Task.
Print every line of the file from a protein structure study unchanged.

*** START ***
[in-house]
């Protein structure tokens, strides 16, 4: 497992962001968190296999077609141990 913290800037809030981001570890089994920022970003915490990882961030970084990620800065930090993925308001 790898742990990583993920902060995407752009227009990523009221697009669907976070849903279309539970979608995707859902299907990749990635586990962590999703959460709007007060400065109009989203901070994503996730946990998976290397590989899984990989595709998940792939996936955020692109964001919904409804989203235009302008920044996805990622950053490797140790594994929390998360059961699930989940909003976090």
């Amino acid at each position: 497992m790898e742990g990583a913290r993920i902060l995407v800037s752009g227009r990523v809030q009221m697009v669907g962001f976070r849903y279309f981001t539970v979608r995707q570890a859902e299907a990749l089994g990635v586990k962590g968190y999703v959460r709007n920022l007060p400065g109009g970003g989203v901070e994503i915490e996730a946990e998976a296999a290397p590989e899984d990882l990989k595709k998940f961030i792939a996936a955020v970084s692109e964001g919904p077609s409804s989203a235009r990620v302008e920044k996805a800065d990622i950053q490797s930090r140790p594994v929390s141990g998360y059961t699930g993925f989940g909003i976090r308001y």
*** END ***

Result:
[in-house]
């Protein structure tokens, strides 16, 4: 497992962001968190296999077609141990 913290800037809030981001570890089994920022970003915490990882961030970084990620800065930090993925308001 790898742990990583993920902060995407752009227009990523009221697009669907976070849903279309539970979608995707859902299907990749990635586990962590999703959460709007007060400065109009989203901070994503996730946990998976290397590989899984990989595709998940792939996936955020692109964001919904409804989203235009302008920044996805990622950053490797140790594994929390998360059961699930989940909003976090």
């Amino acid at each position: 497992m790898e742990g990583a913290r993920i902060l995407v800037s752009g227009r990523v809030q009221m697009v669907g962001f976070r849903y279309f981001t539970v979608r995707q570890a859902e299907a990749l089994g990635v586990k962590g968190y999703v959460r709007n920022l007060p400065g109009g970003g989203v901070e994503i915490e996730a946990e998976a296999a290397p590989e899984d990882l990989k595709k998940f961030i792939a996936a955020v970084s692109e964001g919904p077609s409804s989203a235009r990620v302008e920044k996805a800065d990622i950053q490797s930090r140790p594994v929390s141990g998360y059961t699930g993925f989940g909003i976090r308001y």